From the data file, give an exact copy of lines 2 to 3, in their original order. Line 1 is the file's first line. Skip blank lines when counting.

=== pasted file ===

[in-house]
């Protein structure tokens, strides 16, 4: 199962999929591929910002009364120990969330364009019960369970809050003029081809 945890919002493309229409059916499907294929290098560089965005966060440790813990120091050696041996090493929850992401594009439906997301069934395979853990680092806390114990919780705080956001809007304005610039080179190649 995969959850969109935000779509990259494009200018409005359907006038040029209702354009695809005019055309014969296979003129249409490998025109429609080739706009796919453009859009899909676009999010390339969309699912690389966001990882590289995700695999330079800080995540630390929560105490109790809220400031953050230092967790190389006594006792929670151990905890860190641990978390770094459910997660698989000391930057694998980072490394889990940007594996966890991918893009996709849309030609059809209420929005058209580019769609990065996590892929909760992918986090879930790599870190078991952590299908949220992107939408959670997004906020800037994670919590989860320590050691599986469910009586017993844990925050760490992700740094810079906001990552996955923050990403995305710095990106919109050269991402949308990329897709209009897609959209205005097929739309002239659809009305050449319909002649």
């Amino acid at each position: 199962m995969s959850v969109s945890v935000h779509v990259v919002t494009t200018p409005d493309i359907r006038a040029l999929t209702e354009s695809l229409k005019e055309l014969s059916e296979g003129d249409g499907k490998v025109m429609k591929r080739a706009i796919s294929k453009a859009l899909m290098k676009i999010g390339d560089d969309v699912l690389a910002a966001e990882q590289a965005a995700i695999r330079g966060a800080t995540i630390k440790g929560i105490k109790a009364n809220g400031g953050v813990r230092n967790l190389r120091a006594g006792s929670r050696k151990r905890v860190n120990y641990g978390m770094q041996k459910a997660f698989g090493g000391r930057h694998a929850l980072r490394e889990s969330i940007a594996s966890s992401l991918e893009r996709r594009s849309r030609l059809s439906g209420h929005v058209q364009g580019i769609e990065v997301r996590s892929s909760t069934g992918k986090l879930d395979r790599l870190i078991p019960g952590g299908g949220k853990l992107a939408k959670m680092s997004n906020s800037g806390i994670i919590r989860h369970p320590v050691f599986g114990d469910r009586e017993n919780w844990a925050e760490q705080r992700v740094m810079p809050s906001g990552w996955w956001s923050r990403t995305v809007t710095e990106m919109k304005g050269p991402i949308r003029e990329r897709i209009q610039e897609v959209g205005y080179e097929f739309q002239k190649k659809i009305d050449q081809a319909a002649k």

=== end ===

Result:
């Protein structure tokens, strides 16, 4: 199962999929591929910002009364120990969330364009019960369970809050003029081809 945890919002493309229409059916499907294929290098560089965005966060440790813990120091050696041996090493929850992401594009439906997301069934395979853990680092806390114990919780705080956001809007304005610039080179190649 995969959850969109935000779509990259494009200018409005359907006038040029209702354009695809005019055309014969296979003129249409490998025109429609080739706009796919453009859009899909676009999010390339969309699912690389966001990882590289995700695999330079800080995540630390929560105490109790809220400031953050230092967790190389006594006792929670151990905890860190641990978390770094459910997660698989000391930057694998980072490394889990940007594996966890991918893009996709849309030609059809209420929005058209580019769609990065996590892929909760992918986090879930790599870190078991952590299908949220992107939408959670997004906020800037994670919590989860320590050691599986469910009586017993844990925050760490992700740094810079906001990552996955923050990403995305710095990106919109050269991402949308990329897709209009897609959209205005097929739309002239659809009305050449319909002649």
């Amino acid at each position: 199962m995969s959850v969109s945890v935000h779509v990259v919002t494009t200018p409005d493309i359907r006038a040029l999929t209702e354009s695809l229409k005019e055309l014969s059916e296979g003129d249409g499907k490998v025109m429609k591929r080739a706009i796919s294929k453009a859009l899909m290098k676009i999010g390339d560089d969309v699912l690389a910002a966001e990882q590289a965005a995700i695999r330079g966060a800080t995540i630390k440790g929560i105490k109790a009364n809220g400031g953050v813990r230092n967790l190389r120091a006594g006792s929670r050696k151990r905890v860190n120990y641990g978390m770094q041996k459910a997660f698989g090493g000391r930057h694998a929850l980072r490394e889990s969330i940007a594996s966890s992401l991918e893009r996709r594009s849309r030609l059809s439906g209420h929005v058209q364009g580019i769609e990065v997301r996590s892929s909760t069934g992918k986090l879930d395979r790599l870190i078991p019960g952590g299908g949220k853990l992107a939408k959670m680092s997004n906020s800037g806390i994670i919590r989860h369970p320590v050691f599986g114990d469910r009586e017993n919780w844990a925050e760490q705080r992700v740094m810079p809050s906001g990552w996955w956001s923050r990403t995305v809007t710095e990106m919109k304005g050269p991402i949308r003029e990329r897709i209009q610039e897609v959209g205005y080179e097929f739309q002239k190649k659809i009305d050449q081809a319909a002649k």